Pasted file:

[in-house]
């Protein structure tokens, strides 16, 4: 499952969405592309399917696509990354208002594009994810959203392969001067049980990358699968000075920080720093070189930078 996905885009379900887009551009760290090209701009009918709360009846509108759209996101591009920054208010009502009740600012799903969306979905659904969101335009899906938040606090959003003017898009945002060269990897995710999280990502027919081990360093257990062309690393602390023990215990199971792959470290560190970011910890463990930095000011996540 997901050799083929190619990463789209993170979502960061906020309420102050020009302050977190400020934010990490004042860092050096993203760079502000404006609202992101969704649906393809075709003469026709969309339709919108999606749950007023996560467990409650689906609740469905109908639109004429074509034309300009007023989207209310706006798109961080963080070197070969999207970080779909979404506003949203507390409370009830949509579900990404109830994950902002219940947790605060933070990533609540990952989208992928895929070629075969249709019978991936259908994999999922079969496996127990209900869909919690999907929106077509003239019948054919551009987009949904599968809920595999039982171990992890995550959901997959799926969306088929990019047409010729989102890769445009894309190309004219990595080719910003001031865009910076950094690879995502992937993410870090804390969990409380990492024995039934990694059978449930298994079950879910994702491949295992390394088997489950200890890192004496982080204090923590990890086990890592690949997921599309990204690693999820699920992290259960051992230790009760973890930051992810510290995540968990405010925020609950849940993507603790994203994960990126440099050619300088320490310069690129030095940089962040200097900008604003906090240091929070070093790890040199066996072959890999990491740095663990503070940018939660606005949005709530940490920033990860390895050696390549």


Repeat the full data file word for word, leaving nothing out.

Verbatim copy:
[in-house]
């Protein structure tokens, strides 16, 4: 499952969405592309399917696509990354208002594009994810959203392969001067049980990358699968000075920080720093070189930078 996905885009379900887009551009760290090209701009009918709360009846509108759209996101591009920054208010009502009740600012799903969306979905659904969101335009899906938040606090959003003017898009945002060269990897995710999280990502027919081990360093257990062309690393602390023990215990199971792959470290560190970011910890463990930095000011996540 997901050799083929190619990463789209993170979502960061906020309420102050020009302050977190400020934010990490004042860092050096993203760079502000404006609202992101969704649906393809075709003469026709969309339709919108999606749950007023996560467990409650689906609740469905109908639109004429074509034309300009007023989207209310706006798109961080963080070197070969999207970080779909979404506003949203507390409370009830949509579900990404109830994950902002219940947790605060933070990533609540990952989208992928895929070629075969249709019978991936259908994999999922079969496996127990209900869909919690999907929106077509003239019948054919551009987009949904599968809920595999039982171990992890995550959901997959799926969306088929990019047409010729989102890769445009894309190309004219990595080719910003001031865009910076950094690879995502992937993410870090804390969990409380990492024995039934990694059978449930298994079950879910994702491949295992390394088997489950200890890192004496982080204090923590990890086990890592690949997921599309990204690693999820699920992290259960051992230790009760973890930051992810510290995540968990405010925020609950849940993507603790994203994960990126440099050619300088320490310069690129030095940089962040200097900008604003906090240091929070070093790890040199066996072959890999990491740095663990503070940018939660606005949005709530940490920033990860390895050696390549």